There are, I think for all the combatant commands, challenges with creating partnership capacity among our friends. And hopefully we’ll get the funding, the support in section 1206 of the next National Defense Authorization Act that will allow, in our case, the opportunity to continue. But I know all of our combatant commands have an equal challenge there. As I said, our military ties with the Mexican Navy and Army are superb. They have been gracious to give me a Mexican liaison who works on my staff. I hope to add a second this fall. We have probably the best mil-to-mil to relationship we’ve ever had. We’ve hosted members of the parliament of Mexico, members of their interagency team at the assistant secretary level to our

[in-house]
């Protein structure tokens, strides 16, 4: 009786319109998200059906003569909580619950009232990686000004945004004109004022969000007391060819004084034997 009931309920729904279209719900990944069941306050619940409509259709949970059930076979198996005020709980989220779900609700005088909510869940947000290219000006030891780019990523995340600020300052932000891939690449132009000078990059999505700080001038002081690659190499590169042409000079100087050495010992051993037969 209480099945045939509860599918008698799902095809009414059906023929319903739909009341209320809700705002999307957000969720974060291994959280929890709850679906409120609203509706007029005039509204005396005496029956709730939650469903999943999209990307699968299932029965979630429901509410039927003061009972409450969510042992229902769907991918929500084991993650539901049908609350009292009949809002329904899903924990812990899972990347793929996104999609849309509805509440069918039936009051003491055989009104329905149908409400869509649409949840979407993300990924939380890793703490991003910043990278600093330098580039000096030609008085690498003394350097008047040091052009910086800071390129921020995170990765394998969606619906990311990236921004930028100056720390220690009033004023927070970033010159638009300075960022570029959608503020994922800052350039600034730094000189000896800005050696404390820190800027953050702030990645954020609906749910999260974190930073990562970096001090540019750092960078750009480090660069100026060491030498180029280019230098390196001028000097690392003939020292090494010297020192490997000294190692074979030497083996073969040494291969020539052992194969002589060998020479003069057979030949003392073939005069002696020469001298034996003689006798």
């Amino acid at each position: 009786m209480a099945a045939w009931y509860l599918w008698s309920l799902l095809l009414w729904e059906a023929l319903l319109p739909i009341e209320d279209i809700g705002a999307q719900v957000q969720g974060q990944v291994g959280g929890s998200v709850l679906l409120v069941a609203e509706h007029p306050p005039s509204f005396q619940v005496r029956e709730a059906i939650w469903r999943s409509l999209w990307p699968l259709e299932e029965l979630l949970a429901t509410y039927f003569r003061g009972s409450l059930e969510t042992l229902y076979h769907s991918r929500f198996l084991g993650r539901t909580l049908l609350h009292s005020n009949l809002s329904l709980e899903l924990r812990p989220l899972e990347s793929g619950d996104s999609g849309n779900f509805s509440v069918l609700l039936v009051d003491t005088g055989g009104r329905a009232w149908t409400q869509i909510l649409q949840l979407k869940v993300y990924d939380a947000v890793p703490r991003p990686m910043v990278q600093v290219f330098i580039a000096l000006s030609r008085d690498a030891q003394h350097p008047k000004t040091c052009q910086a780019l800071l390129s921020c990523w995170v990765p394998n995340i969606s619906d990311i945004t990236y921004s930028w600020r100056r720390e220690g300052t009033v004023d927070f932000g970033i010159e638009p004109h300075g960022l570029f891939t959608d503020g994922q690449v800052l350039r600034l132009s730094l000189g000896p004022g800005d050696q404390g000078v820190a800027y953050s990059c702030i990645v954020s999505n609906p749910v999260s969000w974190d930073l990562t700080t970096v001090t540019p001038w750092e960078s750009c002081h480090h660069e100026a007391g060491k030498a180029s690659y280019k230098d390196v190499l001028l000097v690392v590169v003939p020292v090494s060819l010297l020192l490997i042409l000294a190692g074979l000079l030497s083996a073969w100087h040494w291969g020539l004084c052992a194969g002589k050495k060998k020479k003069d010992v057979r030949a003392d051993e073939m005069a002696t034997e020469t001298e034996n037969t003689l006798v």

headquarters at NORTHCOM. In all of those cases, the messages are clear. The government in Mexico wants to work more closely with the U.S. It needs to be a collaborative effort and we are very, very supportive of that.
Now we can’t neglect our northern border partner as well. As I said, Canada is a great partner in NORAD. But it’s also a great partner in homeland security through their Canada Command. A big event for Canada is coming, the 2010 Olympics in Vancouver. We’re collaborating very closely with the Canadian Olympic Organizing Team, especially their security team to ensure that NORTHCOM and Canada Command have created the relationships and the apparatus that could be used to provide support should either nation need it. And of course, as you know, Seattle and Vancouver almost become the same space when large tourist events occur and certainly that will be one. So we need to make sure that we are working closely with our partners.